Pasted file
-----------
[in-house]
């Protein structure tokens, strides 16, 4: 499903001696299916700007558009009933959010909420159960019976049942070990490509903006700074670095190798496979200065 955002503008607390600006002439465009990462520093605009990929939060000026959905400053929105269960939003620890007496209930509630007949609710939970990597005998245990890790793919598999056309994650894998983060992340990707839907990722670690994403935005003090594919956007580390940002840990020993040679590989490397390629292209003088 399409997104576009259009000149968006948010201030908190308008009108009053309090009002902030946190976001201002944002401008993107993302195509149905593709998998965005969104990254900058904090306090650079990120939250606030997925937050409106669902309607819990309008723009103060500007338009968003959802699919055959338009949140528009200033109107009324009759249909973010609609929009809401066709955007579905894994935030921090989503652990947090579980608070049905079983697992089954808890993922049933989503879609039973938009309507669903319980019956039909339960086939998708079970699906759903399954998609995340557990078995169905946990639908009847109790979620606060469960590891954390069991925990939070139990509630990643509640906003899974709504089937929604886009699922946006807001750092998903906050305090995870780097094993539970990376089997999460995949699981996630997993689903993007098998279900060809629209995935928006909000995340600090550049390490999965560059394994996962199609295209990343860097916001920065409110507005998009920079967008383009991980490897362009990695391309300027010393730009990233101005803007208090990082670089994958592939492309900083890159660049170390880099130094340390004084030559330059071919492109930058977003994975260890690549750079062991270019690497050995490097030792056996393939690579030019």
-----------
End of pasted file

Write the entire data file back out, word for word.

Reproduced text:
[in-house]
């Protein structure tokens, strides 16, 4: 499903001696299916700007558009009933959010909420159960019976049942070990490509903006700074670095190798496979200065 955002503008607390600006002439465009990462520093605009990929939060000026959905400053929105269960939003620890007496209930509630007949609710939970990597005998245990890790793919598999056309994650894998983060992340990707839907990722670690994403935005003090594919956007580390940002840990020993040679590989490397390629292209003088 399409997104576009259009000149968006948010201030908190308008009108009053309090009002902030946190976001201002944002401008993107993302195509149905593709998998965005969104990254900058904090306090650079990120939250606030997925937050409106669902309607819990309008723009103060500007338009968003959802699919055959338009949140528009200033109107009324009759249909973010609609929009809401066709955007579905894994935030921090989503652990947090579980608070049905079983697992089954808890993922049933989503879609039973938009309507669903319980019956039909339960086939998708079970699906759903399954998609995340557990078995169905946990639908009847109790979620606060469960590891954390069991925990939070139990509630990643509640906003899974709504089937929604886009699922946006807001750092998903906050305090995870780097094993539970990376089997999460995949699981996630997993689903993007098998279900060809629209995935928006909000995340600090550049390490999965560059394994996962199609295209990343860097916001920065409110507005998009920079967008383009991980490897362009990695391309300027010393730009990233101005803007208090990082670089994958592939492309900083890159660049170390880099130094340390004084030559330059071919492109930058977003994975260890690549750079062991270019690497050995490097030792056996393939690579030019």